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celebrating three hundred years of music by women


Grazyna Bacewicz (1909-1969)

Bacewicz is Poland's most acclaimed woman composer of the 20th century, and her creativity found expression in a variety of modes. As well as writing music, she pursued a career as a violinist and orchestral leader in Poland and abroad, she wrote fiction, and later in life she also taught. Thanks to an independent spirit, she resisted the normative aesthetic of socialist revisionism.

She received many awards in her lifetime; her works were widely performed and well liked. Her musical style evolved from the neo-classical language of post WW1 Europe, to highly original works, such as the Quartet for Four Cellos. While she made an outstanding contribution to string music, she also wrote prolifically for orchestra: four numbered symphonies and numerous concertos, including seven for the violin.

Affection for folk music runs like a thread through her work. Alongside this national pride, the mixture of honesty, melancholy and energy makes her music immediately captivating.


Click on these works for more details below:
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Concerto for String Orchestra, 1948
1. Allegro. 2. Andante. 3. Vivo. 15 mins
Quick-changing colours, vigourous syncopations and offbeat accents are all part of this concise work's presence. In the opening movement she finds an ingenious way to recycle the introduction as it proceeds, and the lavish thirteen-part string textures of the Andante generate muscular activity rather than mistiness. The concerto's D minorish tinge is finally swept away by a sustained bout of abraisive energy. After our 1996 performance The London Independent commented on the works' "resourceful textures. Bacewicz was a real expert in writing for strings."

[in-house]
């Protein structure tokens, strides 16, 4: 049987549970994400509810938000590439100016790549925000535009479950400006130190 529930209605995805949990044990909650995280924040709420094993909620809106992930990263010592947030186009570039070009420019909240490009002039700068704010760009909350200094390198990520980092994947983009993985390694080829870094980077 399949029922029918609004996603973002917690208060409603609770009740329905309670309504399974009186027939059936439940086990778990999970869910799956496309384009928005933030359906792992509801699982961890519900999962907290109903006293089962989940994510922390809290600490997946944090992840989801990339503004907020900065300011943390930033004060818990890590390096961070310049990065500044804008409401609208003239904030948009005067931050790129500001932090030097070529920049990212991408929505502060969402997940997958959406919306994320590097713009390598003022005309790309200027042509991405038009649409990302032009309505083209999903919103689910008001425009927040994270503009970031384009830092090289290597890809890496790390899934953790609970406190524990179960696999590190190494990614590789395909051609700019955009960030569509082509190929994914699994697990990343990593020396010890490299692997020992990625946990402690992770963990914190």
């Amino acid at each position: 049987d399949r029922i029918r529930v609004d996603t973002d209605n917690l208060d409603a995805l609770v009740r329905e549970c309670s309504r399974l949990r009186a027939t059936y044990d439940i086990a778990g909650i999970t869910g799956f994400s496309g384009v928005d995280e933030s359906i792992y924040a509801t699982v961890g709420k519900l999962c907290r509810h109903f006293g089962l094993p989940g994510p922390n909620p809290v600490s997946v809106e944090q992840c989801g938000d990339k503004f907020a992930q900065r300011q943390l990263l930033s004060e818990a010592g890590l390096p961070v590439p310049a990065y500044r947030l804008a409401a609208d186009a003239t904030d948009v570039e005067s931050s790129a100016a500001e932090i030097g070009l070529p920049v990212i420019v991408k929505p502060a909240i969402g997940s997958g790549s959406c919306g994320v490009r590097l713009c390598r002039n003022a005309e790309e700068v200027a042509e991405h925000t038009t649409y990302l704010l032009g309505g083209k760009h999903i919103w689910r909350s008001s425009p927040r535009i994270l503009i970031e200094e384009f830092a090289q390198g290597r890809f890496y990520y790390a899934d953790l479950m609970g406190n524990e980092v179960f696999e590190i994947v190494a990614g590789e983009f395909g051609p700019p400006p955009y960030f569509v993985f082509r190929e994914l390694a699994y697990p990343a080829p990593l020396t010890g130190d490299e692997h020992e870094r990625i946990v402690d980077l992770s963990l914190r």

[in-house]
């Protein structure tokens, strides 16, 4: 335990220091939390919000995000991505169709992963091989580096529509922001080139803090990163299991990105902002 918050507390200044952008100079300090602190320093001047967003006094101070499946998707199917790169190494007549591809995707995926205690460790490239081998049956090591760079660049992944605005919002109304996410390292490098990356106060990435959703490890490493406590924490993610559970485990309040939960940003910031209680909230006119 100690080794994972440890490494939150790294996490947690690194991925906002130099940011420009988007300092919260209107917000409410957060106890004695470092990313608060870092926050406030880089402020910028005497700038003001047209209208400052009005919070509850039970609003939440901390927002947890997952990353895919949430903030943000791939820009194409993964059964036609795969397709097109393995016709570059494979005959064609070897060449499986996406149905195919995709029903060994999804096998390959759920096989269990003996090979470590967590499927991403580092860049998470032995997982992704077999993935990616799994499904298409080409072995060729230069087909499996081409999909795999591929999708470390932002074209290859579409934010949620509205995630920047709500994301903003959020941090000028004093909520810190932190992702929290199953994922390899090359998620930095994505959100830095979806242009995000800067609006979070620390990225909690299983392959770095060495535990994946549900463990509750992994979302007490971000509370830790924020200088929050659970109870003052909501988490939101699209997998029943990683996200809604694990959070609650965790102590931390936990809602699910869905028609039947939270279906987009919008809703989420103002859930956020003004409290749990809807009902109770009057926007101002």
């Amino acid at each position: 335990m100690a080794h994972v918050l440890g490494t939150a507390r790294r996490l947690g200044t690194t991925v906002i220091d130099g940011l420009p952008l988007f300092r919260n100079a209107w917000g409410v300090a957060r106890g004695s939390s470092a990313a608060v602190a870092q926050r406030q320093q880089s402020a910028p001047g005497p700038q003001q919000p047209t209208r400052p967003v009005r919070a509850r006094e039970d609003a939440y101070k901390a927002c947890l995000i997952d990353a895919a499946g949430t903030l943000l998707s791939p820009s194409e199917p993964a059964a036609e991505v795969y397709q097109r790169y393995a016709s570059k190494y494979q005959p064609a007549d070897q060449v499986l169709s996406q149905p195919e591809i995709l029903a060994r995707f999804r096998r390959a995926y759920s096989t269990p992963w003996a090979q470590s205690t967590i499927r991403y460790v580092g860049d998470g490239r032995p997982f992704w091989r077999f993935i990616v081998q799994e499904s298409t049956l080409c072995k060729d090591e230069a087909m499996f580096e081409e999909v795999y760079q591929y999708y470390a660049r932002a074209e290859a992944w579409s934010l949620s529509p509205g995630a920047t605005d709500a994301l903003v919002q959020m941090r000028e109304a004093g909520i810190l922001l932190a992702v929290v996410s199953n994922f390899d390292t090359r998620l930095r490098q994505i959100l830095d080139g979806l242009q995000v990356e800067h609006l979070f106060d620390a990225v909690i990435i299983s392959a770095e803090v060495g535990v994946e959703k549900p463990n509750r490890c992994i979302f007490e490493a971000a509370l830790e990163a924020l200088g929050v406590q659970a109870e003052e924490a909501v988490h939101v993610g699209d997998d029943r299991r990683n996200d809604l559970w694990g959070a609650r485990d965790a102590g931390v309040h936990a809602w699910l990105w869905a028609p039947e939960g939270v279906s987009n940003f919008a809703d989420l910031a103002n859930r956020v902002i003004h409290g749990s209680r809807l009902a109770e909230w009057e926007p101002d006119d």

Score & parts on hire from Alfred A Kalmus, 38 Eldon Way, Paddock Wood, Kent TN12 6BE, UK (01892 833 422)

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Quartet for four cellos, 1964, 14 mins
This was premiered in the seventh Warsaw Autumn, as were many of her works. It is an inventive, gritty piece, which employs a compendium of string techniques to produce a whole kaleidoscope of musical ideas. She herself wrote "I was drawn to the richness of sound that is available to the cello. During the process of creating this piece, I came to the conclusion that four cellos in one ensemble is truly a treasure for the contemporary composer. This concept has forced me to discard certain elements that are very characteristic to the cello, as, for example, a broad 'cantilena'"
Our CD recording of it is avaliable on www.womenofnote.co.uk/recording.htm
Published by Polskie Wydawnictwo Muzyczne (PWM 0608)

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Piano Quintet No 1, 1952
1. Moderato molto espressivo. 2. Presto. 3. Con passione. 2 vns, va, vc, pno. 25 mins